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Artsy Editor’s goal was to get people to their pricing page. The first one had the best result – 47% increase in click-throughs to that page. The second one brought in a 17% increase and the last one had no improvement. Having the price in the button could have created more friction; people weren’t thinking about the cost until they saw it in that button. Artsy Editor might want to test different price points, but it’s clear that people prefer a demo/trial offer over a pitch to buy something.

Don’t Forget To TEST!

Researching case studies and experiments done by other companies is a great way to figure out what you should test. Keep in mind that you won’t necessarily have the same results – your audience is your audience and they might respond differently. These results are not rules you should be following; think of them as inspiration to run your own split tests.

Do You Have Test Results To Share?

We love to hear about test results! Please share what you’ve found in your own testing – be it emails, sign up forms or website pages.


  1. Ti Roberts

    3/11/2013 2:11 pm

    Oooo, I love a good case study and these are definitely interesting ones. I’ve bookmarked this post for future reading later this week. I’m sure there are tons of great info shared. I appreciate you sharing this post with our community, Aweber!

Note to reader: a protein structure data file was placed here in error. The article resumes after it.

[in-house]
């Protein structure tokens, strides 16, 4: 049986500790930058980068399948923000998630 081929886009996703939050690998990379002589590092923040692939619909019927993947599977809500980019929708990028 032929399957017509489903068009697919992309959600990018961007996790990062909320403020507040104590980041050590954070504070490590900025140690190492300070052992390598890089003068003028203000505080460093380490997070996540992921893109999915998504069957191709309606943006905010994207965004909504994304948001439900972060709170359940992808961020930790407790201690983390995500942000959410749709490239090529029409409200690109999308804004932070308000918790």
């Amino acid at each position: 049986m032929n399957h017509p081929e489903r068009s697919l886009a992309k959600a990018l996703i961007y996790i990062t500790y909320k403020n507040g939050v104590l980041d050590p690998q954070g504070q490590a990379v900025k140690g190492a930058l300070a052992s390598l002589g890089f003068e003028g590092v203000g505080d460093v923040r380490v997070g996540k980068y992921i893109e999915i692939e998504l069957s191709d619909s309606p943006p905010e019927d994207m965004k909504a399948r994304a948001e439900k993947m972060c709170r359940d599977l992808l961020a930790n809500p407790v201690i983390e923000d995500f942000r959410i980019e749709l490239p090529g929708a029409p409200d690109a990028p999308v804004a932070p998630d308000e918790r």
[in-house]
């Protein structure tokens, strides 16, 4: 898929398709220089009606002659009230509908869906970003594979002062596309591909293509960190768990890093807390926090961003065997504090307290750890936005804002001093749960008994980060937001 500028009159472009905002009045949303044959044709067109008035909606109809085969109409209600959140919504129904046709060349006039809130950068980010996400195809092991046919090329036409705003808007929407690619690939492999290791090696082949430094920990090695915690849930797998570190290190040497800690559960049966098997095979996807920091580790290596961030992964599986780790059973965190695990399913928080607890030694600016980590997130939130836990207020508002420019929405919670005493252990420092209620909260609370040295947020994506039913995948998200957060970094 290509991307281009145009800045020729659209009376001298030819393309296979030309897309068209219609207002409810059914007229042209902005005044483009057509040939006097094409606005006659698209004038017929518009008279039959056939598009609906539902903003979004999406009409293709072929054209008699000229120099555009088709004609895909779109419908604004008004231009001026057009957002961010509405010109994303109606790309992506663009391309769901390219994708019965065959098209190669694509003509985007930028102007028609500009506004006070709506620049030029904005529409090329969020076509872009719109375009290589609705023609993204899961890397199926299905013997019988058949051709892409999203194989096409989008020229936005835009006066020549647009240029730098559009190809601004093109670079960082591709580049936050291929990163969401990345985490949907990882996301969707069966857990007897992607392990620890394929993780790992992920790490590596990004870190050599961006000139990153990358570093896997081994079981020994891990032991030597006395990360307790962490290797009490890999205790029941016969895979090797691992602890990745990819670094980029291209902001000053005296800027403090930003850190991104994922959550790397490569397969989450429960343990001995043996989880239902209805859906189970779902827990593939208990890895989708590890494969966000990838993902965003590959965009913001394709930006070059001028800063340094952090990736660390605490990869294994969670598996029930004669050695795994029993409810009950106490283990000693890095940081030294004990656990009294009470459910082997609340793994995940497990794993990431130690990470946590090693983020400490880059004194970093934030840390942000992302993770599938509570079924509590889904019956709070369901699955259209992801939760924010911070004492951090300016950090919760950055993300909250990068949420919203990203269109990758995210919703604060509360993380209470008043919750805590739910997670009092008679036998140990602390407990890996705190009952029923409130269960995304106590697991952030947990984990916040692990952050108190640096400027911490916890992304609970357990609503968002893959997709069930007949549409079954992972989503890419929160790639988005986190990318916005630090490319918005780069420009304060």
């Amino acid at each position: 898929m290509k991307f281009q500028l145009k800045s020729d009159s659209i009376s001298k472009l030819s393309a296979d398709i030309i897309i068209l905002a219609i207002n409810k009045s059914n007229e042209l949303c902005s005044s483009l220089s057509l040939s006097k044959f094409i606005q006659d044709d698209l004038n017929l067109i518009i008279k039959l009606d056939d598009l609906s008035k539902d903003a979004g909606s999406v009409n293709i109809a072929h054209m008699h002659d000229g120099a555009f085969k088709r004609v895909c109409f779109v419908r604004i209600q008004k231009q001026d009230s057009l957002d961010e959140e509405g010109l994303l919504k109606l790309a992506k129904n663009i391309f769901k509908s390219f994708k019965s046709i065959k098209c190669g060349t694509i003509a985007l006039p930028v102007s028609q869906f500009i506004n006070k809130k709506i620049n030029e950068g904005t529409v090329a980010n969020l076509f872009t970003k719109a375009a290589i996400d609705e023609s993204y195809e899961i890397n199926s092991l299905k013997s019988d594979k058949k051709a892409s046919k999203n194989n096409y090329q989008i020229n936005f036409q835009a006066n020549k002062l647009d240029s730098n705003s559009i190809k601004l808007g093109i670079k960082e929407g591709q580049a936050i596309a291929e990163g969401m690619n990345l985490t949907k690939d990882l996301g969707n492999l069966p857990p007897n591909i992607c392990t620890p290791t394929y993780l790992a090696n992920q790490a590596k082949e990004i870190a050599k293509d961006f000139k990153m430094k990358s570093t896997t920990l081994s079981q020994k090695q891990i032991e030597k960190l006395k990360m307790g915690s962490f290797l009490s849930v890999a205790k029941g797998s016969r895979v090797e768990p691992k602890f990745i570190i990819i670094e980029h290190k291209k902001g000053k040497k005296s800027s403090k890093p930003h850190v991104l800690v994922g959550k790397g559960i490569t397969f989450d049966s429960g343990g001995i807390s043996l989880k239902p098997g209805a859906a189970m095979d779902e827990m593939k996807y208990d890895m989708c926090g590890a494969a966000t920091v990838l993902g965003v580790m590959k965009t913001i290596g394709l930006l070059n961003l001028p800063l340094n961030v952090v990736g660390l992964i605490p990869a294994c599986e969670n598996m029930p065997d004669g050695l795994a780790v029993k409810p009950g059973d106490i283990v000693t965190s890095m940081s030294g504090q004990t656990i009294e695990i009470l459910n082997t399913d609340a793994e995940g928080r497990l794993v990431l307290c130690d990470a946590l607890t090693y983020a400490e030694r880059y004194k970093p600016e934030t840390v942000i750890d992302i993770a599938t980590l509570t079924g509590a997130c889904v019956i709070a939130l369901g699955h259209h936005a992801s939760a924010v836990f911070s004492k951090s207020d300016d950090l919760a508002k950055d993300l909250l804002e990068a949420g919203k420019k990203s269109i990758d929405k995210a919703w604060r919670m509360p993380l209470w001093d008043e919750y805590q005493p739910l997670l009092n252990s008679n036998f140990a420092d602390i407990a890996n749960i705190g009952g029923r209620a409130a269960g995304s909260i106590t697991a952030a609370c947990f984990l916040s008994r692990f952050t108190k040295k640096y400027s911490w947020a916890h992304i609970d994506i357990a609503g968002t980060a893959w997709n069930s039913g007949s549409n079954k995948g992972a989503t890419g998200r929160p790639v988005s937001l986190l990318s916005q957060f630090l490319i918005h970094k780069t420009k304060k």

2. HT Lee

    3/12/2013 5:14 am

    Very interesting case studies and the outcomes. I already have a few ideas for my blog design and keywords. Thanks.

  3. Lee

    3/12/2013 11:42 am

    Really interesting I have been looking at awe eras a tool when things get going and having a quick sneek peak at some case studies has been very helpful.

    So for that thanks

  4. Julie

    3/12/2013 2:09 pm

    Oooh, these were so interesting to read! THanks!!

  5. Rae

    3/12/2013 2:26 pm

    I love these ideas and results that you show here. I already changed the wording one of my web forms and I’m looking forward to share the results!

  6. Cindy Reynolds

    3/12/2013 2:26 pm

    What a fantastic article. I can already see that a split test (or several) might increase traffic to our online ballroom lessons. We have had nearly 2 million views with great feedback and many requests for more lessons, but our marketing efforts for our more robust site need a boost. I have some work to do! Thanks for the inspiration.